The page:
“Yes. But nobody interrupts please.” She held up a hand to add visual impact to her request. “Alright, what we know is this. DumpCorp somehow thinks it is perfectly okay to turn people out of their homes in order to make an imposing entranceway to its latest ‘leisure facility’. According to the planning application it already owns all the land. I rather doubt the truth of that assertion. And even if it is true for Harmful-Galoshes’ land, the housing association does not have the power to sell the estate. According to a certain not particularly tame hotshot lawyer, the association runs the housing on behalf of a charitable trust. The trustees being the chair of the parish council, the bishop, and a representative of the tenants. Which means. With our lawyer friend nominated to represent the tenants, and the bishop on side even if HG has voted to sell he is outvoted. So actually they are stuffed. They just don’t know it.
“What we plan to do is confront DumpCorp’s earthly representative when he comes to gloat. Ginny is our parish council mole who will give us the details.”
Then bedlam broke out. Everyone seemed to be shouting at once. Only it wasn’t everyone. It was Agnes, Lilian, Ellen, and Petunia.
“They will shut up in a while,” Jamelia promised. “In the meantime I’m going out for a smoke. Are you coming? You can enjoy some fresh air or join me having a fag. Can’t do you any harm now.”
“Fresh air sounds good,” Ginny agreed, and still holding her drink she followed her new sister and friend into the garden.

Two days later the company Ginny was in was far less comfortable than that of her new nest sisters. Sitting in the plush conference room in the Bedchester Council offices which she had found following the directions of Major Harmsley-Gunn (“Can’t be slumming it in the village hall, what?”), she looked at her fellow Parish Councillors and realised they were all representatives of the extremely wealthy demographic of the village. They gave her odd, distant, smiles as if uncertain why she was even there and talked amongst themselves ignoring her completely.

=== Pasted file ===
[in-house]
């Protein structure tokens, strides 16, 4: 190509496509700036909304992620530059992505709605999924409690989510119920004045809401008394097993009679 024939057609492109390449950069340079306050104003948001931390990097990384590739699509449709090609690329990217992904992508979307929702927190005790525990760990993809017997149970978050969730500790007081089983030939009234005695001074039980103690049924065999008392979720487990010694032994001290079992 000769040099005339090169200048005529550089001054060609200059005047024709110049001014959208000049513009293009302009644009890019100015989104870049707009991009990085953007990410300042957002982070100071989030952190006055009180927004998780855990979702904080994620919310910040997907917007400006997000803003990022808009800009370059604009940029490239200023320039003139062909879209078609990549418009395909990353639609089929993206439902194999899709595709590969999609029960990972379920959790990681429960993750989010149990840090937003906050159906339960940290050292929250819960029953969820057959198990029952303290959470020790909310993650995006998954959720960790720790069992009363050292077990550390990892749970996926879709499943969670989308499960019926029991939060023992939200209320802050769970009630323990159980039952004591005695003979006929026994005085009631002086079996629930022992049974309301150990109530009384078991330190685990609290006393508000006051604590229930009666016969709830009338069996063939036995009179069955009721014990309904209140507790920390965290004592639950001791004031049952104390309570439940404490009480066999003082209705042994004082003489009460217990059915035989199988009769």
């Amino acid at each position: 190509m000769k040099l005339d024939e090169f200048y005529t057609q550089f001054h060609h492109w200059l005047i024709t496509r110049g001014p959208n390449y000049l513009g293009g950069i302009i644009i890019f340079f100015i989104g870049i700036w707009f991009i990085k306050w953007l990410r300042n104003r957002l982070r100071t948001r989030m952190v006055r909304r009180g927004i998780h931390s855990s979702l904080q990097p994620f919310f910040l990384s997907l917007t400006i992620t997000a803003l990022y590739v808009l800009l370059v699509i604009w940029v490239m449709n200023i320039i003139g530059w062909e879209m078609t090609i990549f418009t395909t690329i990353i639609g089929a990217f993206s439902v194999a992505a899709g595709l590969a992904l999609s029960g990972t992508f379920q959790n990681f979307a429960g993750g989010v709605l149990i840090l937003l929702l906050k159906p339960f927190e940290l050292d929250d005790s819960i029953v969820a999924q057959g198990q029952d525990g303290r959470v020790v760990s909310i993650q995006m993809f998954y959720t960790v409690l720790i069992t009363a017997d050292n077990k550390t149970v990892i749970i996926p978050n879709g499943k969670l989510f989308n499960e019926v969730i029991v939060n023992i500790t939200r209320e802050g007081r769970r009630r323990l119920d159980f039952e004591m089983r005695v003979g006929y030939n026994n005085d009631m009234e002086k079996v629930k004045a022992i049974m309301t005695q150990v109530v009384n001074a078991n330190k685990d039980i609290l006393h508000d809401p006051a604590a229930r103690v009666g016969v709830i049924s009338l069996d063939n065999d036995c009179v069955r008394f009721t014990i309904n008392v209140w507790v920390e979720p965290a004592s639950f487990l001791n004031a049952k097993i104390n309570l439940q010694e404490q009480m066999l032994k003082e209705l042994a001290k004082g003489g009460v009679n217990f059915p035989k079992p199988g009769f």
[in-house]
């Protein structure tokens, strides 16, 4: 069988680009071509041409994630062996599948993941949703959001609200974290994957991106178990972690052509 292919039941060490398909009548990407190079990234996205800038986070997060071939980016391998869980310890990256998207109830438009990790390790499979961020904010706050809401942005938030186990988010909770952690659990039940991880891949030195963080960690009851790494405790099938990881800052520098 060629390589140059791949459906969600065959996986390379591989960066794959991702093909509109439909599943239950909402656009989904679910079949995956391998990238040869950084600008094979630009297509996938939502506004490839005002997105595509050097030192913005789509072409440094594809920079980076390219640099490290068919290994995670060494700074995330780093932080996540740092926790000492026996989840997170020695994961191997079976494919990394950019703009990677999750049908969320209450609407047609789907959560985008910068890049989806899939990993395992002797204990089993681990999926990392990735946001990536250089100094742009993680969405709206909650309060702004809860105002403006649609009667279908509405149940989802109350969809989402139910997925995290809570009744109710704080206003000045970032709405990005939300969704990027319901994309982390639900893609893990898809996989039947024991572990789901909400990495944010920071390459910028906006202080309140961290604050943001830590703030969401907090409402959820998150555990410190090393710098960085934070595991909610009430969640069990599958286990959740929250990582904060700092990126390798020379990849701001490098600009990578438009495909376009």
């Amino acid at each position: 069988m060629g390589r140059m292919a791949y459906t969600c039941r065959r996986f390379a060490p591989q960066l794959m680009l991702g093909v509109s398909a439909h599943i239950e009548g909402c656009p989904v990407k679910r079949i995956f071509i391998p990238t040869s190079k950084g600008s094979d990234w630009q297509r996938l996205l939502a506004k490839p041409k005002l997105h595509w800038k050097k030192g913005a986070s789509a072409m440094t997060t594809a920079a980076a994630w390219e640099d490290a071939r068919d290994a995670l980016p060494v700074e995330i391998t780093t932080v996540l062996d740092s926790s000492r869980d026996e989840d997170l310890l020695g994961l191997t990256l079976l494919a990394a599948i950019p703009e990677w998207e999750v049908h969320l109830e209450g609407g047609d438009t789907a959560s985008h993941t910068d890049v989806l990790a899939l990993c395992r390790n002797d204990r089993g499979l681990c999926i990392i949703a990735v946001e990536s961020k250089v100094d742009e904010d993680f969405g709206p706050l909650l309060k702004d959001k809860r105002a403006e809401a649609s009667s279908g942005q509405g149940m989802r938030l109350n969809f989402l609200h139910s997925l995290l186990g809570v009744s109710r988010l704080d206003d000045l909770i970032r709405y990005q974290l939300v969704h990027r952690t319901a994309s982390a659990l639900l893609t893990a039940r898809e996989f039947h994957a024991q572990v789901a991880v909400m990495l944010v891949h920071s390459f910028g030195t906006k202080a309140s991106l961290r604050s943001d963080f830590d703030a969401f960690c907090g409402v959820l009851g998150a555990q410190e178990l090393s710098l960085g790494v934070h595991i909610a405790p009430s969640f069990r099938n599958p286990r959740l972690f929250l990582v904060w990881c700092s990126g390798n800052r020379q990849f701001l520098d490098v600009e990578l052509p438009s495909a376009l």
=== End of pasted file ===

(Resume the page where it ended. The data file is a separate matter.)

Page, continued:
Harmsley-Gunn arrived in company of a man whose face made Ginny’s guts cramp. The spiderlike, bespeckled Dominic Schilling. For a moment their gazes locked and she had a terrible dread that he might recognise her. But his look swept on and past, taking far more interest in the blonde sitting next to her who was wearing Versace and Dior and with a heavy diamond dripping from each earring.
The introductions were made quickly and no one objected when Harmsley-Gunn announced that they were being joined by new resident Virginia Cropper. Again no reaction from Schilling, but then he would only have known her by her married name.
“Right,” the Major said when the pre-meeting formalities and minute reading had all been done, recorded by the silent and capable parish clerk. “Now let’s make sure those crazy old bitches of the Ladies Association can’t stop us making this sale and bringing fresh blood and prosperity to the village. Mr. Schilling is here to tell us how to do it.”
Ginny sat back beside the Major, said nothing when his silver ferruled cane slipped off the table and landed unnoticed in her large canvas bag, and took many notes.

Part 27 of Much Dithering in Little Botheringham by Jane Jago and E.M. Swift-Hook, will be here next week.